Depressed Pregnant Women and Massage Therapy: Positive Outcomes For Mother and Infant

Two studies will be discussed in this article. The first study relates to the administration of massage therapy on depressed pregnant women, and their subsequent reduction of depression symptoms. The second study discusses the effect of depression during and after pregnancy on their newborn child.

The first study was performed by Tiffany Field and associates, of the Touch Research Institute in Miami, and was titled, Massage therapy effects on depressed pregnant women. The second study was also performed by Tiffany Field and associates, and was titled Depressed mothers' infants are less responsive to faces and voices. The second study was a review of the studies previously performed by Touch Research Institute.

In the second study, newborn babies were evaluated using several different scales for their responsiveness to faces and voices of caregivers. They orient less readily to the sounds of voices, and also to the crying of other infant around them. The Brazelton scale was used to evaluate their response time, and the results were compared to the standard for infant responsiveness. They also had a delayed reaction to music, such as slowing of their heart rate, and this delayed responsiveness was both in response to vocal music and instrumental music.

The infants of depressed mothers continued to show different than normal reactions to their mother’s non-smiling and non-contingent faces. A non-contingent facial expression might mean that the infant is used to seeing a mean or angry face even when they have done nothing wrong. This suggested to the study authors that the infants had become used to their mother’s irregular behavior toward them, and no longer reacted to it in a negative way. As the study participants grew older, their mothers, who had been depressed, became more authoritarian in their parenting style, as well as more angry and anxious around their children.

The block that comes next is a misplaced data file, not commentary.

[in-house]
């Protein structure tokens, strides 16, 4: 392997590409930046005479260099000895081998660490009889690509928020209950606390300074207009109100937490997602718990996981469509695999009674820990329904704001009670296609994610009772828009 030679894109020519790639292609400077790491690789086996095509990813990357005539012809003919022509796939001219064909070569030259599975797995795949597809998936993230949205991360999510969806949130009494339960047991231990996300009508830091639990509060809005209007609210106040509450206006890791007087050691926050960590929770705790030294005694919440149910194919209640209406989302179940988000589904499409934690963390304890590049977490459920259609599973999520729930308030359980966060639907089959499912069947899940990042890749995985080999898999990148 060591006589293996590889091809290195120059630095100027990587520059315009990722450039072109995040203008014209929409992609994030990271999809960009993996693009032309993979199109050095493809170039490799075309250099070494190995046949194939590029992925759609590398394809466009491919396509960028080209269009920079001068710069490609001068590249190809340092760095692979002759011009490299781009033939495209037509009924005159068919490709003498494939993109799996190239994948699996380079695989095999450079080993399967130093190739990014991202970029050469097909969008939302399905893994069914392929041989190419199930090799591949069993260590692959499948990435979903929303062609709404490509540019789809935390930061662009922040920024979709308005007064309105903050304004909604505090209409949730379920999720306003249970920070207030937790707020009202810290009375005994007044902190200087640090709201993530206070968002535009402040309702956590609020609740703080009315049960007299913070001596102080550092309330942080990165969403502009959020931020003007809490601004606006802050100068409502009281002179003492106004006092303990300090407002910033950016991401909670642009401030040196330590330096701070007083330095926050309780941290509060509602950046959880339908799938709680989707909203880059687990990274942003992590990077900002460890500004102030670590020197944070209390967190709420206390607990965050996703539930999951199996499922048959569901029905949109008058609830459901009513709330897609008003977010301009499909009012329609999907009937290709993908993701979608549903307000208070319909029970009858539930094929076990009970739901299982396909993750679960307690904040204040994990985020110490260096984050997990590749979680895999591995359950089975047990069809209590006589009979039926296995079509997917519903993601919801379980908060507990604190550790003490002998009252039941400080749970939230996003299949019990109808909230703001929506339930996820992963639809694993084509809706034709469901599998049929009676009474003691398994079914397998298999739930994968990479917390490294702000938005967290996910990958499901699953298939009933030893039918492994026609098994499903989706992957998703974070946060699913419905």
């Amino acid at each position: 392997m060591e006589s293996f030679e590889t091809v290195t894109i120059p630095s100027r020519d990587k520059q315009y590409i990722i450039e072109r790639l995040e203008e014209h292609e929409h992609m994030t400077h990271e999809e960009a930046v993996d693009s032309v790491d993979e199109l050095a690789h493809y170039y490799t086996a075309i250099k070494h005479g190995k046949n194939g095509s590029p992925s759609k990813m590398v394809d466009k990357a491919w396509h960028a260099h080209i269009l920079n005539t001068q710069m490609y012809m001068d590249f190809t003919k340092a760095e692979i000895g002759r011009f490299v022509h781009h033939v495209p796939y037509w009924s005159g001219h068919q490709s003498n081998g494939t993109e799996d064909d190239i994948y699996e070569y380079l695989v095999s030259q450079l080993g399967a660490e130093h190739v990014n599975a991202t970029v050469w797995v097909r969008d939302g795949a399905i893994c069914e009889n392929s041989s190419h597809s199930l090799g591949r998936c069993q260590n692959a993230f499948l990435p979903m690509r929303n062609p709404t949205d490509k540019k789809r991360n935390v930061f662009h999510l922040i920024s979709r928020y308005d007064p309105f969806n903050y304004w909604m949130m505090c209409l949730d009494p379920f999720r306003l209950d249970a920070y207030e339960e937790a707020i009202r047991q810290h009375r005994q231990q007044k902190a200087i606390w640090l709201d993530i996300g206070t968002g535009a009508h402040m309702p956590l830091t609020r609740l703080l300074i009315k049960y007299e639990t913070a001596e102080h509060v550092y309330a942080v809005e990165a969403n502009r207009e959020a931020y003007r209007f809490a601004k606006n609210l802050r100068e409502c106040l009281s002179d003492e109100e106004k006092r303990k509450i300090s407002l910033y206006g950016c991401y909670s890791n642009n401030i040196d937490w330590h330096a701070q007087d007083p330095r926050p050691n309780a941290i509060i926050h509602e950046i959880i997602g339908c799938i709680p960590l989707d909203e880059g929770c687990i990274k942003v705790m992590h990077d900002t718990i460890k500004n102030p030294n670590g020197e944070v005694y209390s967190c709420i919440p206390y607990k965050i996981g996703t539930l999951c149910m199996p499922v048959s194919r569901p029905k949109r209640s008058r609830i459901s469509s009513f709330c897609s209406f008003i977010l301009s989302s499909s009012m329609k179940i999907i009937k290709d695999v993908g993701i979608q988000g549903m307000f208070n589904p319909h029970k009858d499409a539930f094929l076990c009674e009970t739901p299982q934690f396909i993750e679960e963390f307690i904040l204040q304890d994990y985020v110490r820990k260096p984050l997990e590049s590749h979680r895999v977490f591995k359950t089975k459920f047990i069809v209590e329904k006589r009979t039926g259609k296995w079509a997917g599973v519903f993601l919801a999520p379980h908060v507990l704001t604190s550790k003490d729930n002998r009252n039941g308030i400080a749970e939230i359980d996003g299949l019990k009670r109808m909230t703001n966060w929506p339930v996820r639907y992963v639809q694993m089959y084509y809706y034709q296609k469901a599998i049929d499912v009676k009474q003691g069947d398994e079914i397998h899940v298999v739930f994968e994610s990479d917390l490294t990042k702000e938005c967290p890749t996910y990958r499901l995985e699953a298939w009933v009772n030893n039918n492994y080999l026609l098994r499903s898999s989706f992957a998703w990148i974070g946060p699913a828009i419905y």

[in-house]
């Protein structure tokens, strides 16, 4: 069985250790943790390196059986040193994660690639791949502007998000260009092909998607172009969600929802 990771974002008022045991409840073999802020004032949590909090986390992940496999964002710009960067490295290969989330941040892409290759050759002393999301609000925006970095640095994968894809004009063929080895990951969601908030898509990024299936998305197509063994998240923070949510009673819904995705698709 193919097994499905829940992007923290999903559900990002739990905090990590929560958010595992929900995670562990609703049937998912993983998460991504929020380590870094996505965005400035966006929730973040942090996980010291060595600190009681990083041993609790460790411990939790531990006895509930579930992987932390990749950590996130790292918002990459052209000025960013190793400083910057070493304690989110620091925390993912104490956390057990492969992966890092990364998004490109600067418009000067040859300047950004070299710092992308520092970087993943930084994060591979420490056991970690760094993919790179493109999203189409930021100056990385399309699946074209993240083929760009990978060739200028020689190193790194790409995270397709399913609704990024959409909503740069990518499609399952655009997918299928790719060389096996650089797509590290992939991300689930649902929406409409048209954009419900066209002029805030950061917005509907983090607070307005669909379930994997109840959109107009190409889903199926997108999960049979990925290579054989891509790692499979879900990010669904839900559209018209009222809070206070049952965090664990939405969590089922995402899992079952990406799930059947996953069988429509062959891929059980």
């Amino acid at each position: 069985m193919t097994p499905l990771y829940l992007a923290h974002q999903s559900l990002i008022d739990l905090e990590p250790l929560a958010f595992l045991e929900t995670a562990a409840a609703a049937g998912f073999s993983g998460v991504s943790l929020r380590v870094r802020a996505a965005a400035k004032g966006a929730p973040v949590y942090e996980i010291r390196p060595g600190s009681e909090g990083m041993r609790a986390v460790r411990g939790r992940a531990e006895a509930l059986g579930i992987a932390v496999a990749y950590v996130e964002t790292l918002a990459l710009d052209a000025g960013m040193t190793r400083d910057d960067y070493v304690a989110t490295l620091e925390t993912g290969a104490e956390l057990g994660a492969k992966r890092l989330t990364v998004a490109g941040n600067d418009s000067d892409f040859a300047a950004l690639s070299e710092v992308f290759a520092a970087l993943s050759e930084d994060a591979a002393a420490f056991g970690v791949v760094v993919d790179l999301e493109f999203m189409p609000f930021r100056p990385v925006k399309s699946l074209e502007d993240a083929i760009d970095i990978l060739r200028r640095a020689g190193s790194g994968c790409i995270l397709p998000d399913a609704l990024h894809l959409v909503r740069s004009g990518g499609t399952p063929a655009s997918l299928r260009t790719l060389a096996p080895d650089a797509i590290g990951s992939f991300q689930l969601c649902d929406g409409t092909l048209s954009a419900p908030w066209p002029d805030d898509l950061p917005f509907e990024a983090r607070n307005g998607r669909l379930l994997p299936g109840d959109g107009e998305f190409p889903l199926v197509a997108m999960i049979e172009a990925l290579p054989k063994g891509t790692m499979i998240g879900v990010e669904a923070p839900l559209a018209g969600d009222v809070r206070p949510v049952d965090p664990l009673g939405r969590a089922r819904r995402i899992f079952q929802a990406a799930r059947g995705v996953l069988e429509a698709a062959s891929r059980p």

On a positive note, in their studies they found that these interactions could be improved by the mothers receiving pre-natal massage to help with their depression, and later they were given postnatal coaching to help them understand more normal and effective ways to interact. Both of these interventions helped the infants to have more optimal neonatal behavior, as well as having positive effects on the growing infants’ development.

The study mentioned above, Massage therapy effects on depressed pregnant women, found that after the massage therapy treatments, they had measurable differences in their depression and anxiety, as attested to by higher dopamine and serotonin levels concurrent with lowered cortisol and norepinephrine levels. In addition, their infants had better neonatal outcomes such as a reduction in the incidence of low birth weight and prematurity. The scale mentioned above also showed more favorable outcomes in the newborns whose depressed mothers received massage therapy.

The studies mentioned here conclude, and I believe rightly so, that massage therapy is an effective, non-invasive way to reduce depression in new mothers, and to improve the outcomes for newborns. These improvements also continue as the babies grow and develop past infancy and into their first few months of life. It is likely that in the future the results of studies like these will encourage midwives and obstetricians to recommend massage therapy for patients who have shown clinical signs of or who have been diagnosed with prenatal depression.